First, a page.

I often flick through my images a couple of weeks after my initial trawl through, sometimes I get a different perspective because I am more removed from the taking stage. This one gave me cause for pause (I like that phrase – cause for pause) – it seemed to invoke something a little more than a simple tourist shot. Had the idea come to me at the time, I might have waited until the boat was a little further up the frame, to give a greater sense of distance travelled – I’ve cropped some sky off the top which has improved things a little.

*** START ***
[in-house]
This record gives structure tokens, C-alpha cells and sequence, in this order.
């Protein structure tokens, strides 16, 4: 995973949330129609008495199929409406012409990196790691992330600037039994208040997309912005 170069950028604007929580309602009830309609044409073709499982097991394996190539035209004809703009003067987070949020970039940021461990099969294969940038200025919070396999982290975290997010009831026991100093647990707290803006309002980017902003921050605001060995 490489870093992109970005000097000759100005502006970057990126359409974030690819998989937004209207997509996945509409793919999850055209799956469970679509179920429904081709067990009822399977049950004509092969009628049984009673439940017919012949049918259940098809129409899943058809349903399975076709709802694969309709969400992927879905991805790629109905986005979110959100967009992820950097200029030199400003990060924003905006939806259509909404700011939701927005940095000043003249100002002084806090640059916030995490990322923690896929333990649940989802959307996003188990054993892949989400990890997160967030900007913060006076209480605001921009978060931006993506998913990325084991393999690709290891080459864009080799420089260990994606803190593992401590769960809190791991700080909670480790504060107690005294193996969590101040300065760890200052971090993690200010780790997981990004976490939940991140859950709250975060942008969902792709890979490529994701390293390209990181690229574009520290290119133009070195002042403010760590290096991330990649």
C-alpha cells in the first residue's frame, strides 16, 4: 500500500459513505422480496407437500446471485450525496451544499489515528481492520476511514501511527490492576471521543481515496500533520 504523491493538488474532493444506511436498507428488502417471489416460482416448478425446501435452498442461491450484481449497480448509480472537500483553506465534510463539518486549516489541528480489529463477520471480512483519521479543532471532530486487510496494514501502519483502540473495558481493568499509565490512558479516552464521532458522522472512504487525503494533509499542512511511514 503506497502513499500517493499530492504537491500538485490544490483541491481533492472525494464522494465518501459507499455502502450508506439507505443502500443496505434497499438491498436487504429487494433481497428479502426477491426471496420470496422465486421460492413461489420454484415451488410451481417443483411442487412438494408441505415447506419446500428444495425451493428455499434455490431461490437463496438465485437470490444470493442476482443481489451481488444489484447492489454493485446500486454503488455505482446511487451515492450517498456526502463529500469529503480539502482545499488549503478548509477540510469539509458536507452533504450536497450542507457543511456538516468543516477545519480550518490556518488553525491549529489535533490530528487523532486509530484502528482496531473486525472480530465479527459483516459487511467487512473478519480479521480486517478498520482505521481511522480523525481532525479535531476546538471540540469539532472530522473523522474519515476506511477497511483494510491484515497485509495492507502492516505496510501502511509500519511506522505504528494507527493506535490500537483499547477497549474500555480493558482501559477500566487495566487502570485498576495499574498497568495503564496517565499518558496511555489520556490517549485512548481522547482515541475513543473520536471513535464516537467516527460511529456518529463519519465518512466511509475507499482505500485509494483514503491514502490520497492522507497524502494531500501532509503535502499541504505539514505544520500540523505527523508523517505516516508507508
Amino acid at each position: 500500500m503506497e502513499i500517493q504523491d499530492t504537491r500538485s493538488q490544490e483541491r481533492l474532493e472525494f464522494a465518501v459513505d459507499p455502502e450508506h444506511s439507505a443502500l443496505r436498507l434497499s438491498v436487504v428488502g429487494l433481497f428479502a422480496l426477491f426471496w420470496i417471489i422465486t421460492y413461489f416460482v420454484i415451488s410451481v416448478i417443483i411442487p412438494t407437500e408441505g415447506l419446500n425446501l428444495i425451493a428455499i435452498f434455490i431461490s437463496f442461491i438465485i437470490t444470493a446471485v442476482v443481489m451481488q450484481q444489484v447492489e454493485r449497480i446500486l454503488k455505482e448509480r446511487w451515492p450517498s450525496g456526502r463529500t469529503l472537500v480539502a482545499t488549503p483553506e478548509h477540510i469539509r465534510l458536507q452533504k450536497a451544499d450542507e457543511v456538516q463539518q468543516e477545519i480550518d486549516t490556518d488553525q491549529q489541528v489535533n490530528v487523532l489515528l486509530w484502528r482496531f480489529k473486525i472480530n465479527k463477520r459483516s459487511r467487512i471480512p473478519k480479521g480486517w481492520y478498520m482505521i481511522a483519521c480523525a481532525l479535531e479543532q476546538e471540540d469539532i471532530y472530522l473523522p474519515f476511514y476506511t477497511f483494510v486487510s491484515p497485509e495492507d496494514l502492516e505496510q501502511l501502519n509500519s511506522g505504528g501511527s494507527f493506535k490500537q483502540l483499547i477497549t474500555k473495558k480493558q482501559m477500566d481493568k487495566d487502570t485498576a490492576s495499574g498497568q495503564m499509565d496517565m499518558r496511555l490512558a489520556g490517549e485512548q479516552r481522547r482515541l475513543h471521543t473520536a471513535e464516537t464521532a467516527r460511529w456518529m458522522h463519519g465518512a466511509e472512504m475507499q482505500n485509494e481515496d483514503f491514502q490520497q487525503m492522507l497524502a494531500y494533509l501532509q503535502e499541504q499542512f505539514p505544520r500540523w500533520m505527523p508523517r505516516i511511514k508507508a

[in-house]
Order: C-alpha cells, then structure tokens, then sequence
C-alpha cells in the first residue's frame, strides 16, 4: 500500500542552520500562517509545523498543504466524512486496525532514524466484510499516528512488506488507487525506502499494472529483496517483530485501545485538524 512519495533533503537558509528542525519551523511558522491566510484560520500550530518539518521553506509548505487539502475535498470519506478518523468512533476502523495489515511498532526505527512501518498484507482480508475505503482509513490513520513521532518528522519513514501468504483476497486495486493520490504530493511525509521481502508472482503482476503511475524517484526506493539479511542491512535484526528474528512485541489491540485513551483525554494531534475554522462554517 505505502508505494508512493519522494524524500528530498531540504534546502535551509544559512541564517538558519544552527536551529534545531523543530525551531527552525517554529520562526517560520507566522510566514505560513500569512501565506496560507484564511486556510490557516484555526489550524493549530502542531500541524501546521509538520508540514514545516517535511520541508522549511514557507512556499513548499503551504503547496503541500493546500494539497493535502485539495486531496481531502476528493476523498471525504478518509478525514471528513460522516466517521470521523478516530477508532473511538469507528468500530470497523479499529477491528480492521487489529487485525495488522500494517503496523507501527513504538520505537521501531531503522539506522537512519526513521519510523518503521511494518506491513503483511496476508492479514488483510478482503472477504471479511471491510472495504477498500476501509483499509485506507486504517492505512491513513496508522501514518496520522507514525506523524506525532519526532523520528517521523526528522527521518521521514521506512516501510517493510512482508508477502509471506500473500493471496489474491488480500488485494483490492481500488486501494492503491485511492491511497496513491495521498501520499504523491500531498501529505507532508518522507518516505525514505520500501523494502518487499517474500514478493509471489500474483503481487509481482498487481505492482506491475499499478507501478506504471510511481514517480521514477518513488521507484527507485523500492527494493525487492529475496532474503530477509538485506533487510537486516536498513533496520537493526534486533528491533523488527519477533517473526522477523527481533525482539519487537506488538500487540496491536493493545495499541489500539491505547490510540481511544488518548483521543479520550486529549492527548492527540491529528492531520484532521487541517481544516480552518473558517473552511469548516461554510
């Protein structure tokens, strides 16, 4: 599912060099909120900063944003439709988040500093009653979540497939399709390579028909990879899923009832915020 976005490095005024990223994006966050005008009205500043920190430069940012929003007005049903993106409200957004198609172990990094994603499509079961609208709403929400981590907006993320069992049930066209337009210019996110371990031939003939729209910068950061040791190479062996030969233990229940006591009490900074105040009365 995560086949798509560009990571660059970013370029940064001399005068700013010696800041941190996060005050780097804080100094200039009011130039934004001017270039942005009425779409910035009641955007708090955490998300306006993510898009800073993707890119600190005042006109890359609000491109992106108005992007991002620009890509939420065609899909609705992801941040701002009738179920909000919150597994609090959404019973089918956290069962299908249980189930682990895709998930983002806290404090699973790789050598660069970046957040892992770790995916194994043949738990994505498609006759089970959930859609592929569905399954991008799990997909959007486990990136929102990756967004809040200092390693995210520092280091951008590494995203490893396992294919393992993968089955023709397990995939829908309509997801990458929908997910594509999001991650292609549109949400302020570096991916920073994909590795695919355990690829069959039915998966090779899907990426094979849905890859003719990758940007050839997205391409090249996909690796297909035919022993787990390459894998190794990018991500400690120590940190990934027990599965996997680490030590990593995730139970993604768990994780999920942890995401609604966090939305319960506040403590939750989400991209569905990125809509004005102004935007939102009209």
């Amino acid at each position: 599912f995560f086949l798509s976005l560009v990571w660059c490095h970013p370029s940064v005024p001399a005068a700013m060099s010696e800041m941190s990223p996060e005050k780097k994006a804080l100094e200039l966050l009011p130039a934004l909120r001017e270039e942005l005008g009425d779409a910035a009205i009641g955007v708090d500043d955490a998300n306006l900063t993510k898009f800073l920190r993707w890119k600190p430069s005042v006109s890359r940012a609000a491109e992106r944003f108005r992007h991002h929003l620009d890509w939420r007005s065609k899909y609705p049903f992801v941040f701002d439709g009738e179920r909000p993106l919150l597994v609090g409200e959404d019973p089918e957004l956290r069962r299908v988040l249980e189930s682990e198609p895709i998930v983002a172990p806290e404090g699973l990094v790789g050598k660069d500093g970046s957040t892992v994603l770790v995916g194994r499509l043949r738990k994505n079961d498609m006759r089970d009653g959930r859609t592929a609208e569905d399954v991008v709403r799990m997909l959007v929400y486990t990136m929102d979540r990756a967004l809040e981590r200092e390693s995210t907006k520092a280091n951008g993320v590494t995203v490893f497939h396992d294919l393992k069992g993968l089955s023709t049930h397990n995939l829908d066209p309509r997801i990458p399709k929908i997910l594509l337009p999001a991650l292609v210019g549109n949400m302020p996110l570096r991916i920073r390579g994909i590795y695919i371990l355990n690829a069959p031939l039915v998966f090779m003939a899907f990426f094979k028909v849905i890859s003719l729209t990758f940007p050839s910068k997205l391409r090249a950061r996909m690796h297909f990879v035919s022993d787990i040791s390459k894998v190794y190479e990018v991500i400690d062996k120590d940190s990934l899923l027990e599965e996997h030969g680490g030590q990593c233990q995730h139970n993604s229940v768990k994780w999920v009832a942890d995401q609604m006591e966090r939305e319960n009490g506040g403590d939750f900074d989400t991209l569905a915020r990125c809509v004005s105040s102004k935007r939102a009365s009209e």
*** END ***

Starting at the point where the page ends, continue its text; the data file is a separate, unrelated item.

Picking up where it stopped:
I saw this post at our friend Le Drake Noir’s blog and I thought that the image portrayed a kind of content happiness, a lady waiting for a loved one to return. For some reason, it reminded me of a place I once visited in Ireland, which, for me, gives quite the opposite feeling. We were out for a drive, taking in the scenery (a beautiful place, Ireland) and we stopped so I could take this picture, (as we often do), before we reached the bridge. It was a dull and overcast day, having a somewhat melancholic feel to it – perhaps because we were returning hope next day. The little bridge is located in County Donegal, Ireland. It has a number of names, all of a similar meaning – The Bridge of Sorrows, The Crying Bridge and The Bridge of Tears. There’s a plaque to the right of the bridge giving an overview of the reason for the name. People on the west side of the large ‘Muckish Mountain’ had to walk over this bridge on their trudge to the port of Derry (aka Londonderry) on the Eastern side of Ireland. And it was here they would part company with their loved ones. Loved ones who were to be left behind to face the famine and poverty that the travellers were attempting to escape from. The travellers were seeking a better life, typically in Canada and US. And it was here tears were shed at the knowledge they would never see each other again, possibly never hearing from each other or of each other – back in the 19th and early 20th century communication was almost not existent, trips were invariably one way. No wonder the bridge has the name it has (Thank you, Alexander Bell, Guglielmo Marconi, and others – I wonder if you realised just what you did for us!)